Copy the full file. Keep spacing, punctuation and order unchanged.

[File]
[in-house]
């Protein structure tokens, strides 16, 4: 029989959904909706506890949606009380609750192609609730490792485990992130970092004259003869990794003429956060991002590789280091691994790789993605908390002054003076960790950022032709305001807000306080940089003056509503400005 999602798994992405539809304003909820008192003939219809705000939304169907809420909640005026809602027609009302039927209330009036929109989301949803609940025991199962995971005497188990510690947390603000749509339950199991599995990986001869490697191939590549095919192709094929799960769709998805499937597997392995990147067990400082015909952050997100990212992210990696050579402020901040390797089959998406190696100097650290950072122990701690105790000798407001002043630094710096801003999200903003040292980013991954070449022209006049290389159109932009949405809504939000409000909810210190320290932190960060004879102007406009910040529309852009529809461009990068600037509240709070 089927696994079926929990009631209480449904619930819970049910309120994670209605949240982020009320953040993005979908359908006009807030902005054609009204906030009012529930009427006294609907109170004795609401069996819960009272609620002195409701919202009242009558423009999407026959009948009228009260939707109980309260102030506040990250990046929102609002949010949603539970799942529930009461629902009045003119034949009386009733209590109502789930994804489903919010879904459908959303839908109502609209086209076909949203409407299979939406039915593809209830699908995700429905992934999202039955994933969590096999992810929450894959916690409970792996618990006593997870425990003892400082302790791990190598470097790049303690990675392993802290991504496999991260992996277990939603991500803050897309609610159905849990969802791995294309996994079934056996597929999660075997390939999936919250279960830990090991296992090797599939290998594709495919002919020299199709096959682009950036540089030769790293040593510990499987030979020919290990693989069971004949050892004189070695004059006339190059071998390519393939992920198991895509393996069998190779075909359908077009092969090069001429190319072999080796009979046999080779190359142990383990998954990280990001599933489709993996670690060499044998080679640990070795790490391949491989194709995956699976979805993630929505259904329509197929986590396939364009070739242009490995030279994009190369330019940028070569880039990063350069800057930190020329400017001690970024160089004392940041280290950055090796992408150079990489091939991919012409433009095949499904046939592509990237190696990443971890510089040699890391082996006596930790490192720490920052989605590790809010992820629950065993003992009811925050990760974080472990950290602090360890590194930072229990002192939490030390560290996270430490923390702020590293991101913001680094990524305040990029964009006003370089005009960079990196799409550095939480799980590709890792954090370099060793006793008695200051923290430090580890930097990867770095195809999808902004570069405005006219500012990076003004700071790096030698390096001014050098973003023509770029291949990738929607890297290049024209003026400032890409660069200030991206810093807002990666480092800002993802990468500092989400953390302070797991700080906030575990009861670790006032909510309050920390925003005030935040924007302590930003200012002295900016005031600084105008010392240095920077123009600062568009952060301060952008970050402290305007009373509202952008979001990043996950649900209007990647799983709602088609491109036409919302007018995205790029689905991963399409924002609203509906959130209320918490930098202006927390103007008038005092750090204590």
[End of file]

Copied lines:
[in-house]
């Protein structure tokens, strides 16, 4: 029989959904909706506890949606009380609750192609609730490792485990992130970092004259003869990794003429956060991002590789280091691994790789993605908390002054003076960790950022032709305001807000306080940089003056509503400005 999602798994992405539809304003909820008192003939219809705000939304169907809420909640005026809602027609009302039927209330009036929109989301949803609940025991199962995971005497188990510690947390603000749509339950199991599995990986001869490697191939590549095919192709094929799960769709998805499937597997392995990147067990400082015909952050997100990212992210990696050579402020901040390797089959998406190696100097650290950072122990701690105790000798407001002043630094710096801003999200903003040292980013991954070449022209006049290389159109932009949405809504939000409000909810210190320290932190960060004879102007406009910040529309852009529809461009990068600037509240709070 089927696994079926929990009631209480449904619930819970049910309120994670209605949240982020009320953040993005979908359908006009807030902005054609009204906030009012529930009427006294609907109170004795609401069996819960009272609620002195409701919202009242009558423009999407026959009948009228009260939707109980309260102030506040990250990046929102609002949010949603539970799942529930009461629902009045003119034949009386009733209590109502789930994804489903919010879904459908959303839908109502609209086209076909949203409407299979939406039915593809209830699908995700429905992934999202039955994933969590096999992810929450894959916690409970792996618990006593997870425990003892400082302790791990190598470097790049303690990675392993802290991504496999991260992996277990939603991500803050897309609610159905849990969802791995294309996994079934056996597929999660075997390939999936919250279960830990090991296992090797599939290998594709495919002919020299199709096959682009950036540089030769790293040593510990499987030979020919290990693989069971004949050892004189070695004059006339190059071998390519393939992920198991895509393996069998190779075909359908077009092969090069001429190319072999080796009979046999080779190359142990383990998954990280990001599933489709993996670690060499044998080679640990070795790490391949491989194709995956699976979805993630929505259904329509197929986590396939364009070739242009490995030279994009190369330019940028070569880039990063350069800057930190020329400017001690970024160089004392940041280290950055090796992408150079990489091939991919012409433009095949499904046939592509990237190696990443971890510089040699890391082996006596930790490192720490920052989605590790809010992820629950065993003992009811925050990760974080472990950290602090360890590194930072229990002192939490030390560290996270430490923390702020590293991101913001680094990524305040990029964009006003370089005009960079990196799409550095939480799980590709890792954090370099060793006793008695200051923290430090580890930097990867770095195809999808902004570069405005006219500012990076003004700071790096030698390096001014050098973003023509770029291949990738929607890297290049024209003026400032890409660069200030991206810093807002990666480092800002993802990468500092989400953390302070797991700080906030575990009861670790006032909510309050920390925003005030935040924007302590930003200012002295900016005031600084105008010392240095920077123009600062568009952060301060952008970050402290305007009373509202952008979001990043996950649900209007990647799983709602088609491109036409919302007018995205790029689905991963399409924002609203509906959130209320918490930098202006927390103007008038005092750090204590």